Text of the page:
Private companies contract with governments to deliver a broad range of goods and services such as construction, infrastructure, health care, facility management and much more. Such relationships implicate transaction costs, broadly understood as “all the cost which do not exist in a Robinson Crusoe economy.” (Cheung, 1998; 515). However, whereas most previous literature has focused on the transaction cost considerations of governments in the public/private contracting relationship, much less scholarly attention has been devoted to the transaction costs of private companies in the relation. This paper aims to address part of this knowledge gap by examining the pre-contractual transaction costs of private companies vending services and products in contracts with governments. First, we draw on transaction cost theory and broader economics and industrial organization literature to develop a framework that combines theoretical and firm-, contract-, and government-level transaction cost factors. Second, we utilize data from a unique survey of Danish companies to examine the magnitude and determining factors of companies’ transaction costs across eight industries that regularly contract with the public sector. Our findings underline the need for taking private companies’ transaction costs more seriously in the planning and execution of public sector contracting to maximize the likelihood of win-win outcomes for government and business.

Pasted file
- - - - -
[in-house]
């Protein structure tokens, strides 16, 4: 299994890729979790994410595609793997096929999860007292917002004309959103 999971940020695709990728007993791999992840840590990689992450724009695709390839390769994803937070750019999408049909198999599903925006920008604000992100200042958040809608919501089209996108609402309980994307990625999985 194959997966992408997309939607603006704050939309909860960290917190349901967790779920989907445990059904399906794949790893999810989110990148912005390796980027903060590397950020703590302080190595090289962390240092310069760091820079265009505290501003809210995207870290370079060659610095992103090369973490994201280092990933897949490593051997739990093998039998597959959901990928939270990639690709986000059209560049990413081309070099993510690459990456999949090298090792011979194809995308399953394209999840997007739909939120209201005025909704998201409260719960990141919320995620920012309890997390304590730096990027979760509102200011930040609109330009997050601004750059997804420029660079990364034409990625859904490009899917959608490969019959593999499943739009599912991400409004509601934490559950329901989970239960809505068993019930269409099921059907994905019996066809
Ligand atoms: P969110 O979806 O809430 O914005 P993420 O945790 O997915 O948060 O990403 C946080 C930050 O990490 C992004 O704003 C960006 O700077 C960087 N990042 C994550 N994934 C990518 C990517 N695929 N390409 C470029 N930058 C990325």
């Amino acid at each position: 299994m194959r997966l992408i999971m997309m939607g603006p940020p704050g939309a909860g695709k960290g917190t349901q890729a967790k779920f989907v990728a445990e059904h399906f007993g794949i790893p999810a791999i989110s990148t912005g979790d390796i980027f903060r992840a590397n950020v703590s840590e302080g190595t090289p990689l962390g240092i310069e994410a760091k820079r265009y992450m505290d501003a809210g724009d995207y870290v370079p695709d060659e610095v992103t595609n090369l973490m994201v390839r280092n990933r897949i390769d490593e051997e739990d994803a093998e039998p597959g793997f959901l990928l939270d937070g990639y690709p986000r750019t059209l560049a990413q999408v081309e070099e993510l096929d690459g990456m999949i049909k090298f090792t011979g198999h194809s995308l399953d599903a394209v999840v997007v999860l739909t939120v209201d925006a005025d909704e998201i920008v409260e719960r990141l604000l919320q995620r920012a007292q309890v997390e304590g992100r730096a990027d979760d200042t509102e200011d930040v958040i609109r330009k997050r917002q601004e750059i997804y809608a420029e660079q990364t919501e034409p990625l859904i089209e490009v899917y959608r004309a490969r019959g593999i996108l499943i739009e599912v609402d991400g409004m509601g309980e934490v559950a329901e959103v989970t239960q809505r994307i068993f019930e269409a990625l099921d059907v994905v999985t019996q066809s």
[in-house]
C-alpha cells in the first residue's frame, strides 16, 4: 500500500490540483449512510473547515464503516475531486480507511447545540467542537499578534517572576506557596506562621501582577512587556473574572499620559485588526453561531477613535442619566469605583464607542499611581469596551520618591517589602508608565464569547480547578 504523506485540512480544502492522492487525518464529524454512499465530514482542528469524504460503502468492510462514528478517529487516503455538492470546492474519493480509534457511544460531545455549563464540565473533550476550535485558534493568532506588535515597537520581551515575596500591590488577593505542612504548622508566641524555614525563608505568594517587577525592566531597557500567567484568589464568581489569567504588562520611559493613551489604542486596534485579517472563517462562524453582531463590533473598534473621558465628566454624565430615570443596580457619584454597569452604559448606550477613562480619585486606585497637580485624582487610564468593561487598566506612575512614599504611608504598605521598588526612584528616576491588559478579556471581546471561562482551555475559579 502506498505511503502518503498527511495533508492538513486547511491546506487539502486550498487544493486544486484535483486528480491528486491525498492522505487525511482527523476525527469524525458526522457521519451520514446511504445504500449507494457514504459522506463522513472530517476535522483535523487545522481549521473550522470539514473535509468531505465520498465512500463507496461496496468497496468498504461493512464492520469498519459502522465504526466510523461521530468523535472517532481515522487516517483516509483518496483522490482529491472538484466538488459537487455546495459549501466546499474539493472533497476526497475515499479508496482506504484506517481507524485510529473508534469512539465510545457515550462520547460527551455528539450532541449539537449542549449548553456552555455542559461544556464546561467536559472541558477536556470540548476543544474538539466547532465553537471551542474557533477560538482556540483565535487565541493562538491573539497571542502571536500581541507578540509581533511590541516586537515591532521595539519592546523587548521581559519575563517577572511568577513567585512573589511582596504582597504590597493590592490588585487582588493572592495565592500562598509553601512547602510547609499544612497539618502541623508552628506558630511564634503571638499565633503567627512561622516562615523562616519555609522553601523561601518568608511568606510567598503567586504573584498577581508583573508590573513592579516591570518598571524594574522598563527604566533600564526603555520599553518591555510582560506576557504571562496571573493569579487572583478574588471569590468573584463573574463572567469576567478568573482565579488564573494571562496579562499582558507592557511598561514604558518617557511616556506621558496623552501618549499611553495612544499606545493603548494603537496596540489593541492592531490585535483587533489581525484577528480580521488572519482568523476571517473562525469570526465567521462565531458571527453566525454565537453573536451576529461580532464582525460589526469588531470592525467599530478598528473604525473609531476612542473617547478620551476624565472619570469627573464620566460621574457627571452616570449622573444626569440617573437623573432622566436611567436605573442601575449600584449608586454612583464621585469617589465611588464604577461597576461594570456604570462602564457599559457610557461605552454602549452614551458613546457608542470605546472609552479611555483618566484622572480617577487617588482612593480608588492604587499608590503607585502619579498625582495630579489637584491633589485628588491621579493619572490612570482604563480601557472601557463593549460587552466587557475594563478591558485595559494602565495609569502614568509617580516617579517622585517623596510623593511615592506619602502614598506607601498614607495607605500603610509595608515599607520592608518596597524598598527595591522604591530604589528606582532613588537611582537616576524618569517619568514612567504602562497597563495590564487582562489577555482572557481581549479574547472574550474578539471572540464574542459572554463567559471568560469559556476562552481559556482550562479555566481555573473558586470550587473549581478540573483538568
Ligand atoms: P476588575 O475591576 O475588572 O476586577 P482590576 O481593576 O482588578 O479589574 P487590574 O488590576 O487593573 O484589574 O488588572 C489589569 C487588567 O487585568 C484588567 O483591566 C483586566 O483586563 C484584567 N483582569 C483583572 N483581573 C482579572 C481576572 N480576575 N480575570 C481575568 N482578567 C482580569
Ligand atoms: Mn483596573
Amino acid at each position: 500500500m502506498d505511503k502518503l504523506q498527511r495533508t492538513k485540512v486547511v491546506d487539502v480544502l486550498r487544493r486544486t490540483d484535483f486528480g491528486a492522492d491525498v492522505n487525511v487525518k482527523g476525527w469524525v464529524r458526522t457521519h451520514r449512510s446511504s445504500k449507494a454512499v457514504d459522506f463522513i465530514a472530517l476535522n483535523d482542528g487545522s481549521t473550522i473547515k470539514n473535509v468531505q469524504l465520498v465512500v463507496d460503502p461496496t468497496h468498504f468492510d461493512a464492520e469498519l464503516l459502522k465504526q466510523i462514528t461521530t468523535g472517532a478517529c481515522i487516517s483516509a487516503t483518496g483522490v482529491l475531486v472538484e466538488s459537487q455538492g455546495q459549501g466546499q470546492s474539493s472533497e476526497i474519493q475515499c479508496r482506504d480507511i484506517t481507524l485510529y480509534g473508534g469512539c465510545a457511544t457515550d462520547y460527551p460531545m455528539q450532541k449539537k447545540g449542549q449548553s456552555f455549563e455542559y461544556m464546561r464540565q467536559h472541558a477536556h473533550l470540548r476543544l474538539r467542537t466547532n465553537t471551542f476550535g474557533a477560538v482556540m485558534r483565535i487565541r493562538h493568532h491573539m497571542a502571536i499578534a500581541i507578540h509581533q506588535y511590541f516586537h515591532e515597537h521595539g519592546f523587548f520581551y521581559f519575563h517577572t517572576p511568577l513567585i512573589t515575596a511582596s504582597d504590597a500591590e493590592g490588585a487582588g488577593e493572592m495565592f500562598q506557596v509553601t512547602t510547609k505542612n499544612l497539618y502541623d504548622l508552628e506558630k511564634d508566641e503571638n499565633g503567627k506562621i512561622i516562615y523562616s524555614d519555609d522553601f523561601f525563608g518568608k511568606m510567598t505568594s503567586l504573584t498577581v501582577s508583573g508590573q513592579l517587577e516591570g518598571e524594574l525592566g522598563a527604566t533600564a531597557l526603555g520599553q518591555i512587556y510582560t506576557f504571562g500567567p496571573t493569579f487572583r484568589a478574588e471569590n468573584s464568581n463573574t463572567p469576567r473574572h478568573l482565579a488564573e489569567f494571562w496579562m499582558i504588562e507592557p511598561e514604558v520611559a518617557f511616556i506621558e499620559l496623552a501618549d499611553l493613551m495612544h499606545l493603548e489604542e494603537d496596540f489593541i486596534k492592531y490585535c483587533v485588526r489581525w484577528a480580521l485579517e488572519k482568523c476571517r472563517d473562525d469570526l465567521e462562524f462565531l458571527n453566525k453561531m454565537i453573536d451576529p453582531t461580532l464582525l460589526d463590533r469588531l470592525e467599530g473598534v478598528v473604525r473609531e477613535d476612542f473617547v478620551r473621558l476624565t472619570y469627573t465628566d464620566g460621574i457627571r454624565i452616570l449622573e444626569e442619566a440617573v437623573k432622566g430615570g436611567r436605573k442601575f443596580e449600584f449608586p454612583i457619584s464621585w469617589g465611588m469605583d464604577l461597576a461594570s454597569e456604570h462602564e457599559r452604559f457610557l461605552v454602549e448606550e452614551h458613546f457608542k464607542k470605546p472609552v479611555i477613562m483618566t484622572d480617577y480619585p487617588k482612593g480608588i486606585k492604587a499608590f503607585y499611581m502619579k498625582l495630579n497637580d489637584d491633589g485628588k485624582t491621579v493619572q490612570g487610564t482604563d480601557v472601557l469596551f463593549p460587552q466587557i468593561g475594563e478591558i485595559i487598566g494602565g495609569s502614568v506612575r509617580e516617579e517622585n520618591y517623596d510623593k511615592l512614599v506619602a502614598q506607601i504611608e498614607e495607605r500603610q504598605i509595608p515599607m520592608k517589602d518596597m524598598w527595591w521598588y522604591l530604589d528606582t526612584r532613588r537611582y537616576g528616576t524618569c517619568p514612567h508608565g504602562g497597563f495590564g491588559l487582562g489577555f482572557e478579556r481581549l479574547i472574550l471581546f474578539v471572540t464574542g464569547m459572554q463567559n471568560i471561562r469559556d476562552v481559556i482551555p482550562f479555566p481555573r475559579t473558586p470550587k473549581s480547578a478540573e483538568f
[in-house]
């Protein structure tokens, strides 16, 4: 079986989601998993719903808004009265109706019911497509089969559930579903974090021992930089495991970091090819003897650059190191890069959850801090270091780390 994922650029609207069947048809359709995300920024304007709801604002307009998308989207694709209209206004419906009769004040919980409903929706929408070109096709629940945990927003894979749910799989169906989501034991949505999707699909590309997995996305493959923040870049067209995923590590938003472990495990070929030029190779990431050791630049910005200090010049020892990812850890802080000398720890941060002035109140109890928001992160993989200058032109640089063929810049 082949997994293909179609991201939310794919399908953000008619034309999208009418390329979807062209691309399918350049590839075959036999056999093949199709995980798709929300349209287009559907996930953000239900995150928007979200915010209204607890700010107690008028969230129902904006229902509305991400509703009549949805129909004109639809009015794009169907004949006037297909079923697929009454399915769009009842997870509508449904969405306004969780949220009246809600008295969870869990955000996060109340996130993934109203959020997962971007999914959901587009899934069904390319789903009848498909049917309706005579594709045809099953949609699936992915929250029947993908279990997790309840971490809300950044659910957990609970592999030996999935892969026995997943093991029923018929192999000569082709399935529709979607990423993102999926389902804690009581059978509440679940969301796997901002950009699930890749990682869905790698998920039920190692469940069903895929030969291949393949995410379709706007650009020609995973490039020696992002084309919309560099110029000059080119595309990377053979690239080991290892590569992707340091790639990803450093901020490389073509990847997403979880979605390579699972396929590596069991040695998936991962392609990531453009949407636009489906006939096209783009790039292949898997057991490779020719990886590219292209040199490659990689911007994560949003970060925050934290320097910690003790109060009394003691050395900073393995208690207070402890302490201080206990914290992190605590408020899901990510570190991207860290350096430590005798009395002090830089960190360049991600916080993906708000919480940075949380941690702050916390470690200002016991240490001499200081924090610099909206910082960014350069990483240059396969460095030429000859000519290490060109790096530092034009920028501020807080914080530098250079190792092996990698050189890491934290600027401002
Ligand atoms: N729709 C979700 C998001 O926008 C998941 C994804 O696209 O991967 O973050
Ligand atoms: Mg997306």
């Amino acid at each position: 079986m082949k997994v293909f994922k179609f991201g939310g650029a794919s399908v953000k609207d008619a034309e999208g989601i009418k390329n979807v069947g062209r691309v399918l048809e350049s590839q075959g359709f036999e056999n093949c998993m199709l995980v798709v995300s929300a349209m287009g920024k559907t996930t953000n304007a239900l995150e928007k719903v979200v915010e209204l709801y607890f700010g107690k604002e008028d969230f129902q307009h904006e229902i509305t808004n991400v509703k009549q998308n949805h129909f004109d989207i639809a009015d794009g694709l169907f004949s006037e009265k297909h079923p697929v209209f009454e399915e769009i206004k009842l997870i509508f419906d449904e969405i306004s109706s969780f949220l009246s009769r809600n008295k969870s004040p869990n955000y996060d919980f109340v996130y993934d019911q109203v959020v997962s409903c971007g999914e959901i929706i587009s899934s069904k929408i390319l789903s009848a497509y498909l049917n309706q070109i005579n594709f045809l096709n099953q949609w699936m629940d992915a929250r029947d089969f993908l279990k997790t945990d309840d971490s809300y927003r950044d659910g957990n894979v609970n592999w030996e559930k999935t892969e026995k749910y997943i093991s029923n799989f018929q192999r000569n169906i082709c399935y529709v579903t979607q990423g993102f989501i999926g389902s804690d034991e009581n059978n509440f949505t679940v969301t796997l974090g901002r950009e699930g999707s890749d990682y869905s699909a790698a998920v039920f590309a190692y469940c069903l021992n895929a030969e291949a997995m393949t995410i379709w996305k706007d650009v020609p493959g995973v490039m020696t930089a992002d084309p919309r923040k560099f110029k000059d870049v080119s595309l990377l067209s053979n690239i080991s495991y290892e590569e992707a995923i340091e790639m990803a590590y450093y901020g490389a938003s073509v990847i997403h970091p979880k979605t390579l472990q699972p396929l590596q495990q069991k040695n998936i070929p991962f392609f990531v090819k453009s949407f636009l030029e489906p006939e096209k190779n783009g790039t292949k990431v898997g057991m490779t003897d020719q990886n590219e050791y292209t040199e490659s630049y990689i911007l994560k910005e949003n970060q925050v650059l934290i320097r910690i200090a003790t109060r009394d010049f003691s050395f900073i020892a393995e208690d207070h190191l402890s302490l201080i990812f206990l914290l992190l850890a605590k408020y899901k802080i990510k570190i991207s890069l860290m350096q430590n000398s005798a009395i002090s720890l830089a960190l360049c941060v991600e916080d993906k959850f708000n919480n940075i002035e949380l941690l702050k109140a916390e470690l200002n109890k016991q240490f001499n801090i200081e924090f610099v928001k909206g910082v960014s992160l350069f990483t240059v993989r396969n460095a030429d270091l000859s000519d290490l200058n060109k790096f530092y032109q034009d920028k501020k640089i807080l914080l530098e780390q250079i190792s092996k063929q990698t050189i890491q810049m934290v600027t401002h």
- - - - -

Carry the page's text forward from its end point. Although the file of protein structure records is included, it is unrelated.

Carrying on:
|Publication status||Published - 2018|
|Event||XXII Annual IRSPM Conference - University of Edinburgh, Edinburgh, United Kingdom|
Duration: 11 Apr 2018 → 13 Apr 2018
|Conference||XXII Annual IRSPM Conference|
|Location||University of Edinburgh|
|Period||11/04/2018 → 13/04/2018|